How to Ease Fear of Death in a Pandemic

How to Ease Fear of Death in a Pandemic

Mountains Reflected on Water
Photo: Ivana Cajina

Around 8,000 Americans will die today, roughly 700 of them from COVID-19. We all know that death comes to everyone. Humankind has lived with that platitude for millennia. But it sometimes takes a pandemic for us to realize that death may come to you and me personally. Whether it’s due to the daily deluge of case or mortality numbers, or to watching a friend or relative succumb to the pandemic, COVID-19 has made death a personal reality in today’s world.

But facing up to the inevitability of death doesn’t have to mean being overwhelmed by fear and anxiety. Much of our fear of death is due to how we think about death, and not about the reality of it. In my practice as a physician, I have been working for the past half century with patients who have come close to death – and sometimes been pronounced dead – and then returned to talk about what that was like for them, describing phenomena that have come to be called “near-death experiences” (NDEs). And no matter how we understand the causes of these near-death experiences, careful research over the decades by clinicians around the world have confirmed that the experiencers’ brush with death has greatly reduced, or in many cases completely eliminated, their fear of death.

How is that possible? How can the near loss of life – the near loss of everything we think we are – lead to feeling more comfortable about death? The short answer is that, although much of the public interest in near-death experiences is related to what they might suggest about an afterlife, many experiencers find that the  more important the lessons they bring back are for this life. The experience often gives them a new outlook on what makes this life purposeful and meaningful. Near-death experiences are ultimately not about death, but about transformation, about renewal, and about infusing our lives with meaning and purpose right now.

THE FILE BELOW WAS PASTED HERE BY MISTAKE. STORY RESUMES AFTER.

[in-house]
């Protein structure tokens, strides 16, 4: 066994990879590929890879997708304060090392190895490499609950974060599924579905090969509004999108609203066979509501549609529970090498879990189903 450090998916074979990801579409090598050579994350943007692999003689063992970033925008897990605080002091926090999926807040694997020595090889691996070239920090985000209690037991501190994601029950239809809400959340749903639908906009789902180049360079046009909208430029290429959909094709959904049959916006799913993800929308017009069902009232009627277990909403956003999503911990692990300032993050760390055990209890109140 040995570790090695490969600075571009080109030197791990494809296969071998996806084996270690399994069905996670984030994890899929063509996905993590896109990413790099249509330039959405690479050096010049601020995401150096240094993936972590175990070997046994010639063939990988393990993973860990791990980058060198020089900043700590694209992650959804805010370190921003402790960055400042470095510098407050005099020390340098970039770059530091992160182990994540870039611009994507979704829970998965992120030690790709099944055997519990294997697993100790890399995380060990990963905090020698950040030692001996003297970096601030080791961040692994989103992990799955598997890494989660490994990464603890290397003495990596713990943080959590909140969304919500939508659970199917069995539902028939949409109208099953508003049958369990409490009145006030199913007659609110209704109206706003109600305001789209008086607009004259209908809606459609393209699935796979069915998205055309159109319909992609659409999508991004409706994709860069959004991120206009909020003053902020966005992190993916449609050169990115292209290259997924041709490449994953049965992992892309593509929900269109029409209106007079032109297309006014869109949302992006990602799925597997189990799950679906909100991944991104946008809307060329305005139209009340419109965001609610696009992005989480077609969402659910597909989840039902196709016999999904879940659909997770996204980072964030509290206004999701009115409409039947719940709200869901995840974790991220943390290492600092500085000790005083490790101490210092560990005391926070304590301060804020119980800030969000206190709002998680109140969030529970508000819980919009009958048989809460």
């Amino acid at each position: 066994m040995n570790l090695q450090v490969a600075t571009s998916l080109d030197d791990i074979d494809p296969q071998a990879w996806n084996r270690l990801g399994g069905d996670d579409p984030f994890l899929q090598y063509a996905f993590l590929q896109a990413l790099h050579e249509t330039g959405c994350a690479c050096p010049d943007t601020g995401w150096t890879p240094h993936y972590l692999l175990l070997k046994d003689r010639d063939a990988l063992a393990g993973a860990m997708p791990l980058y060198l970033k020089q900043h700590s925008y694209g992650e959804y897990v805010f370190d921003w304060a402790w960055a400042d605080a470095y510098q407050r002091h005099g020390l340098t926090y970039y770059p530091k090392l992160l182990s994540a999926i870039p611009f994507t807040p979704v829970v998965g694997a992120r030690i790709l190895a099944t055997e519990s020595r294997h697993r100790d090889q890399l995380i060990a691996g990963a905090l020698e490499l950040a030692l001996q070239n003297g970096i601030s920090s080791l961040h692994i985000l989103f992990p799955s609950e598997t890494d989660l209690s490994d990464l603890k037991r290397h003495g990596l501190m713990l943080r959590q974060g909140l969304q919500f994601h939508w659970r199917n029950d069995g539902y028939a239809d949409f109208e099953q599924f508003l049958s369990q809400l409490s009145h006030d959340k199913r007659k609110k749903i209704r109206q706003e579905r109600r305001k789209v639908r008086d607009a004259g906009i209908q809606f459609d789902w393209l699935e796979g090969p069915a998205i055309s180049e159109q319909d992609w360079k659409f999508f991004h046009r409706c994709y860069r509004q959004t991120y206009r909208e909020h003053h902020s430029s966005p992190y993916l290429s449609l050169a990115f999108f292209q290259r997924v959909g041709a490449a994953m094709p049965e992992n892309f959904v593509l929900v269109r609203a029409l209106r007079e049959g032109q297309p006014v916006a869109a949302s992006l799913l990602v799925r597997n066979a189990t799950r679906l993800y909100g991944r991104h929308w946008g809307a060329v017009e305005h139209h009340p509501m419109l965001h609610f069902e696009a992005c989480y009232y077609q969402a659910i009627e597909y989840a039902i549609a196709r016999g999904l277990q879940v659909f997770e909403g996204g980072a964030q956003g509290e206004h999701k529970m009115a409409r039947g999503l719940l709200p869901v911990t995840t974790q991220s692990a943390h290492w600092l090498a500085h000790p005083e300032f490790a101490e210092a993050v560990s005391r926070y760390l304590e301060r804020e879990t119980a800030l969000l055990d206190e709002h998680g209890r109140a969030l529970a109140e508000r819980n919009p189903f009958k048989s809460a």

Mountains Reflected on Water
Photo: Naphat Buristrakul

Most of us expect dying to be a terrifying experience. However, between 80 and 90 percent of near-death experiencers report that the process of dying is peaceful—if not blissful [1]. That alone may mean we don’t need to be afraid of dying, and help may us worry less about loved ones suffering as they die. Several studies have shown that between 80% and 100% of people who have near-death experiences describe markedly decreased fear of death [2]. But there is much more.

One consequence of their reducing fear of dying is that near-death experiences paradoxically also reduce fear of living. More than 70% of near-death experiencers say that because they’re no longer afraid of death, they no longer feel there’s as much to lose by letting go and as a result they enjoy life more fully [3]. They no longer feel the need to maintain such tight control over their lives, but can feel free to take some risks. And that in turn leads near-death experiencers to live more fully in the present moment, rather than dwell in the past or dream of the future.

This tendency to live in the present comes at least in part from the experience of almost dying—that is, of living through a moment they think might be their last. So it makes sense that people who have had NDEs and live with the memory of that experience try to make the most of each day. People who survived NDEs believe they were experiencing their last moments, with no chance to say goodbye or to resolve unfinished business. If we all thought that this moment right now might be our last, how would we act toward our spouses, our children, our friends, strangers we meet on the street—and ourselves? One lesson from NDEs may be that the way to ease our fear of death is to create a good life.

Mountains Reflected on Water
Photo: Brigitta Schneiter

So how do we start? First, we should actually think more about death and dying, rather than trying to avoid the topic out of fear. We can think about the “small deaths” of daily life: our own outgrowing certain things and activities as we mature, and watching our children outgrow beloved things and activities. We can talk with others about our concerns regarding death, write about them, and share them with family and friends who may be feeling similar concerns. We can read first-person accounts of people who have faced their own deaths and grown from those experiences. Prolonged exposure and paying attention to anything that is initially scary or sad or anxiety-provoking can help us normalize and accept it as a natural part of our world – the “elephant in the room” phenomenon.